NCBI ROFL: Scientific proof that milk is better on cereal than water.

By ncbi rofl | May 8, 2012 7:00 pm

Physical properties and microstructural changes during soaking of individual corn and quinoa breakfast flakes.

“The importance of breakfast cereal flakes (BCF) in Western diets deserves an understanding of changes in their mechanical properties and microstructure that occur during soaking in a liquid (that is, milk or water) prior to consumption. The maximum rupture force (RF) of 2 types of breakfast flaked products (BFP)–corn flakes (CF) and quinoa flakes (QF)–were measured directly while immersed in milk with 2% of fat content (milk 2%) or distilled water for different periods of time between 5 and 300 s. Under similar soaking conditions, QF presented higher RF values than CF. Soaked flakes were freeze-dried and their cross section and surface examined by scanning electron microscopy. Three consecutive periods (fast, gradual, and slow reduction of RF) were associated with changes in the microstructure of flakes. These changes were more pronounced in distilled water than in milk 2%, probably because the fat and other solids in milk become deposited on the flakes’ surface hindering liquid infiltration. Structural and textural modifications were primarily ascribable to the plasticizing effect of water that softened the carbohydrate/protein matrix, inducing partial collapse of the porous structure and eventually disintegration of the whole piece through deep cracks.”

Photo: flickr/TheBusyBrain

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  • http://twitter.com/arabwhipmonk arpan

    I love it when science answers questions no one really asked seriously.

  • Kil-iller

    who gives a Fark anyways

  • C’mon Man

    Who puts water on cereal?

    • D H

      I did, when I was 7 and poor. It was definitely a step down from bread and milk. That is; a piece of bread, with milk and a bit of sugar to make it less disgusting. It’s a wonder I didn’t get rickets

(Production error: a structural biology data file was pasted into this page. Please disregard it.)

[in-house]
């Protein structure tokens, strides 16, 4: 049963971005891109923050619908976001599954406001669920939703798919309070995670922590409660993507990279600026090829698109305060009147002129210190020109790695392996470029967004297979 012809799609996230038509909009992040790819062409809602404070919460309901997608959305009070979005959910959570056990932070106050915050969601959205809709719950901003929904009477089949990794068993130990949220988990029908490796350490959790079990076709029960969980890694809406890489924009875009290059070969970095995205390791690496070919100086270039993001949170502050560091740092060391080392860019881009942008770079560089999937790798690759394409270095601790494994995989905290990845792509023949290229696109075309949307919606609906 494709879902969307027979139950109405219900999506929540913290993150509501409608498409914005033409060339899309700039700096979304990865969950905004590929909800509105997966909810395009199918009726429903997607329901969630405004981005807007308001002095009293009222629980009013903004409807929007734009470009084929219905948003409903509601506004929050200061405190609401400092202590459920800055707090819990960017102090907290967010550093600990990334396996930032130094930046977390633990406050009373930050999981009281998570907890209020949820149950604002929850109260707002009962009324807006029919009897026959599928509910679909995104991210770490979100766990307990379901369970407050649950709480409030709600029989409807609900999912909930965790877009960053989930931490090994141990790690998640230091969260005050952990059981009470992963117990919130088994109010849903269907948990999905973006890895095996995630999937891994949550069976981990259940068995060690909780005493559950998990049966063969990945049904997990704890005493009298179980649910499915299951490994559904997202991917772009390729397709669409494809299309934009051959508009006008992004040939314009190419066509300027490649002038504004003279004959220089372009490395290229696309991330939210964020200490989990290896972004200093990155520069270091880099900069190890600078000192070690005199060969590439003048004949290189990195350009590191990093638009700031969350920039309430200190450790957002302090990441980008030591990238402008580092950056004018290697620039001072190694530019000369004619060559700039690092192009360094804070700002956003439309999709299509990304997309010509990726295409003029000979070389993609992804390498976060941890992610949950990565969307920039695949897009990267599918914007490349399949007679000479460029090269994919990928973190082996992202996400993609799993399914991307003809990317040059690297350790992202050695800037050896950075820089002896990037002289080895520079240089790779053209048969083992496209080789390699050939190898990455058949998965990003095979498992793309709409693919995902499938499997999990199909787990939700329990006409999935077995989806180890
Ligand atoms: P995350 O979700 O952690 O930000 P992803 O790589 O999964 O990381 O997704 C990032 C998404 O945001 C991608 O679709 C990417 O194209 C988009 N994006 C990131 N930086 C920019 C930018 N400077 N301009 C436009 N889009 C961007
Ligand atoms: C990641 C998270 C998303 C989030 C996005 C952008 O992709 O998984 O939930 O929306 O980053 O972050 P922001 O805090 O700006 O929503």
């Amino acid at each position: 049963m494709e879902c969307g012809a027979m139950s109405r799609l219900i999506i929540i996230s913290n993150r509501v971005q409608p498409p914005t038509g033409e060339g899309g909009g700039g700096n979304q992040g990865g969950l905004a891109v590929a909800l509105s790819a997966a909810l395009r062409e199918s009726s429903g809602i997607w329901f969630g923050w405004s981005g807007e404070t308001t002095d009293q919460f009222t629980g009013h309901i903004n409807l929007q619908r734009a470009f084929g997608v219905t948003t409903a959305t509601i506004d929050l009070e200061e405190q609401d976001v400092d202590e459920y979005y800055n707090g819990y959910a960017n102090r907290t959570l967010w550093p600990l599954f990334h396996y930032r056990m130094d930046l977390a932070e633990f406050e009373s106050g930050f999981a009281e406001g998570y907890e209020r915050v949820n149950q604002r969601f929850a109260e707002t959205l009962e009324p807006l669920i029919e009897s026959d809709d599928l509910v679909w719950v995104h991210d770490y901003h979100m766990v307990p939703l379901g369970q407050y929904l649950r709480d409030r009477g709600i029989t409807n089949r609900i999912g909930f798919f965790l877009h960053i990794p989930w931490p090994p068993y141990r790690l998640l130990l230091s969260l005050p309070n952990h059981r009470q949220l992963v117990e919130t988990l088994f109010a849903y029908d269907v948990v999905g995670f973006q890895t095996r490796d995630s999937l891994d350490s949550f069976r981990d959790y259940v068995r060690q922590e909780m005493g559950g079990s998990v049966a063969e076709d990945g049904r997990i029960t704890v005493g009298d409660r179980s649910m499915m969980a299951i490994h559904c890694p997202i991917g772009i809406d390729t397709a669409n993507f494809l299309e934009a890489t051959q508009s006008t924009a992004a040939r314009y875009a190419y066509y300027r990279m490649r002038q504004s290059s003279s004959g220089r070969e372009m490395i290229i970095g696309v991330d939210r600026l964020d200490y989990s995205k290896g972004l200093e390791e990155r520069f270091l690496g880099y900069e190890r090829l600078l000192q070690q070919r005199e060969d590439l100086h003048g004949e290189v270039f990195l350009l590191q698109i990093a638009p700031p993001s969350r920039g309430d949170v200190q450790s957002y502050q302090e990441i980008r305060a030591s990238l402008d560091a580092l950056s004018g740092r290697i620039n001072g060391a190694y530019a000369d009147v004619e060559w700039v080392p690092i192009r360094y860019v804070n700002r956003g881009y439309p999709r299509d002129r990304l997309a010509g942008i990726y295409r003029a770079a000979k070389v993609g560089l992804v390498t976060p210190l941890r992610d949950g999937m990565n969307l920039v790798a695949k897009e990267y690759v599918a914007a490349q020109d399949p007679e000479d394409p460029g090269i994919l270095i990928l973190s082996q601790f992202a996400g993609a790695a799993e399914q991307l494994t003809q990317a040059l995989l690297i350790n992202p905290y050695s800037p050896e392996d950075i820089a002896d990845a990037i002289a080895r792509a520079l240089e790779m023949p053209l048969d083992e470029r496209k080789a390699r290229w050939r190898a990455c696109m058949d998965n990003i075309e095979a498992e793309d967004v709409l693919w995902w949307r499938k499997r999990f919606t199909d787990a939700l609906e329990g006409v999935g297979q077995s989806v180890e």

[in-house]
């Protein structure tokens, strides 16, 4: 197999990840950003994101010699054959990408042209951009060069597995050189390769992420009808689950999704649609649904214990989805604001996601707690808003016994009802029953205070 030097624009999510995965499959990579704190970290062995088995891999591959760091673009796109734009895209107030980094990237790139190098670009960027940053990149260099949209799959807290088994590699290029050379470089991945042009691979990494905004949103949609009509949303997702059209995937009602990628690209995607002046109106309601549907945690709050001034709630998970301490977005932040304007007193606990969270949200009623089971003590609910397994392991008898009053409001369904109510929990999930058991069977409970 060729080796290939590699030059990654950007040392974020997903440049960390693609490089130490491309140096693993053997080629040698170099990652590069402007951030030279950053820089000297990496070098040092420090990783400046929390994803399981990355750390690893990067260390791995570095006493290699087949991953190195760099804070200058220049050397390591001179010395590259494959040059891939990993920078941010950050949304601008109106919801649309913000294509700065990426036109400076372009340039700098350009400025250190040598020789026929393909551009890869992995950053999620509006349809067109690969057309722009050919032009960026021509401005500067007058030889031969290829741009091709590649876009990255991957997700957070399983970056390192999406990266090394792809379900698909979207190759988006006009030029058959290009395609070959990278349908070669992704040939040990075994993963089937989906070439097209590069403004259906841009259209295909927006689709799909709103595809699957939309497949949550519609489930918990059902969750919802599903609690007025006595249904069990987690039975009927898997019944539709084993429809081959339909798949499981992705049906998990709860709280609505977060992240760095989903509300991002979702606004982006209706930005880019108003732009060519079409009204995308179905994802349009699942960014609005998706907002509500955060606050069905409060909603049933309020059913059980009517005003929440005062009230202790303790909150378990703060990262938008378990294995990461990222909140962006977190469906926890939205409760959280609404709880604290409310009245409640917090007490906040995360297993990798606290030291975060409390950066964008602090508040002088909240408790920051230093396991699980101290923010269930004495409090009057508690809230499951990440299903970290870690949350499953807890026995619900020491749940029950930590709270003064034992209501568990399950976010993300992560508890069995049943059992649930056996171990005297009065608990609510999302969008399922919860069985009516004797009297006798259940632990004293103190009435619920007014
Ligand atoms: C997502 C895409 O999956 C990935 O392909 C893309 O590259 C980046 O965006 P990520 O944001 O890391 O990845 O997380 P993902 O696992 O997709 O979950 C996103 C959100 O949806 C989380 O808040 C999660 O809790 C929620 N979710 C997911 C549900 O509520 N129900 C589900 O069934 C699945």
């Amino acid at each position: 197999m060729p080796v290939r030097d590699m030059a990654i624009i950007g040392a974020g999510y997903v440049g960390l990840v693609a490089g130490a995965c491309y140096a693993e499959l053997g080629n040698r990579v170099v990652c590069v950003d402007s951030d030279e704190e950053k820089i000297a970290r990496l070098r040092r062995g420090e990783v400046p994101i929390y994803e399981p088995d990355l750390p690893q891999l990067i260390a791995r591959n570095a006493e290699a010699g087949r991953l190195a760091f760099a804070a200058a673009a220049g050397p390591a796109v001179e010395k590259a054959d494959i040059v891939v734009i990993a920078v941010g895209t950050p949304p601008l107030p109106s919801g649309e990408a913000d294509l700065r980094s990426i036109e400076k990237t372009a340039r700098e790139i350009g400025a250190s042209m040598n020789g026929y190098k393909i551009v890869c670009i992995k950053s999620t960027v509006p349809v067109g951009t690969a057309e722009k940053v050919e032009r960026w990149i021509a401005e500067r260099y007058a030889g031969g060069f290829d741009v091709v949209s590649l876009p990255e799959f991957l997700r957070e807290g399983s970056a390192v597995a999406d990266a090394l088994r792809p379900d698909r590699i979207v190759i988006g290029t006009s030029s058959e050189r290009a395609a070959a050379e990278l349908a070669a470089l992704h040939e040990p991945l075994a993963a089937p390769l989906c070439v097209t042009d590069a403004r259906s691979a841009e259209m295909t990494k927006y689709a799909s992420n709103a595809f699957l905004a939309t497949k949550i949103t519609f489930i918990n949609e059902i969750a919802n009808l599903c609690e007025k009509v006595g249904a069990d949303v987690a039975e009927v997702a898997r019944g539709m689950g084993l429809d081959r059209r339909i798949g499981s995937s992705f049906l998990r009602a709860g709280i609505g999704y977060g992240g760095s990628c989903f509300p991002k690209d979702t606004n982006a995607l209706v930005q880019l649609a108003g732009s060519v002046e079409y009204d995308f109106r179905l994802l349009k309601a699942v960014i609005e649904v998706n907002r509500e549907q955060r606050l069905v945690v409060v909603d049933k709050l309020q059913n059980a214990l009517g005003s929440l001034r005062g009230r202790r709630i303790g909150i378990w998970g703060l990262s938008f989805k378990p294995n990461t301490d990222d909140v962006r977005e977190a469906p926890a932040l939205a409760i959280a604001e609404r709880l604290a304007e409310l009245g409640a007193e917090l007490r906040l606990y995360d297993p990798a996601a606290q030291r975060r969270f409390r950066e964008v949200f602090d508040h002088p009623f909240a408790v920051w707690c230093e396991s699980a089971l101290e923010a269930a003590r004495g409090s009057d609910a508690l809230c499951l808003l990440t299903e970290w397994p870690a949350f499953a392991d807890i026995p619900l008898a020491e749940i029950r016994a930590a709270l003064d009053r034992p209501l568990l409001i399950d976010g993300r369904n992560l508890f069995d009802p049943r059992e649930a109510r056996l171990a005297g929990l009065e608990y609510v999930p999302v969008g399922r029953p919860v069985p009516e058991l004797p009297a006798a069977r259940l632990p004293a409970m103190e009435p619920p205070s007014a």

• Anonymous

    Next up: Scientific proof that blueberry pies taste better than mud pies.

  • Anonymous

    Something tells me Silk may take offense to this…

  • http://twitter.com/Faceless_Jane Melody Jane

    Well, I had difficulty digesting milk as a child and my grandmother used to suggest putting water on my cereal instead of milk. There are definitely people who do it. 

    /Just saying to the people who can’t wrap their minds around the idea that because they’ve never heard of something that it must not exist in society anywhere. 

    • Bump

      BUT, does it exist enough in society that it deserves a funded college study? Umm, probably not.

  • http://www.facebook.com/profile.php?id=1424842455 Tim Patterson

    I used to, but that was poverty.

  • http://pulse.yahoo.com/_RSAV2QSCSLU3IVKGYCEAAY7ANY Jessica

    We did a scientific experiment in my 8th grade science class when I was in school: 

    Here’s what you need:
    1.) one plastic cup
    2.) ziplock baggy
    3.) Cornflakes are preferred
    4.) Water
    5.) a magnet (you remember those magnet from school–the long skinny handled magnets)
    6.) a rubber band 

    Here’s what you do:
    Put the cornflakes and water in the cup. Put the long skinny handled magnet in the ziplock baggy tie the rubber band around the ziplock baggy. Start mixing the cornflakes up in the water with the magnet and when you are done you can see iron shavings magnetically stuck to the ziplock baggy cover magnet. Now you’ve learned the coolest science experiment ever.

  • robin

    Gosh I hope that this was not funded by tax dollars

  • Bump

    I’m guessing taxpayers contributed to this completely useless study

  • Guest

    Oh please, we all know everyone should stay away from milk after age 7-9….

  • http://www.facebook.com/people/Michael-Blazer/1426864946 Michael Blazer

    Should definitely be put up for an Ignoble Prize.

  • Dargons

    Did anyone really need a study to tell them that? Who even puts milk on water, anyway?

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NCBI ROFL is the brainchild of two Molecular and Cell Biology graduate students at UC Berkeley and features real research articles from the PubMed database (which is housed by the National Center for Biotechnology information, aka NCBI) that they find amusing (ROFL is a commonly-used internet acronym for "rolling on the floor, laughing"). Follow us on twitter: @ncbirofl

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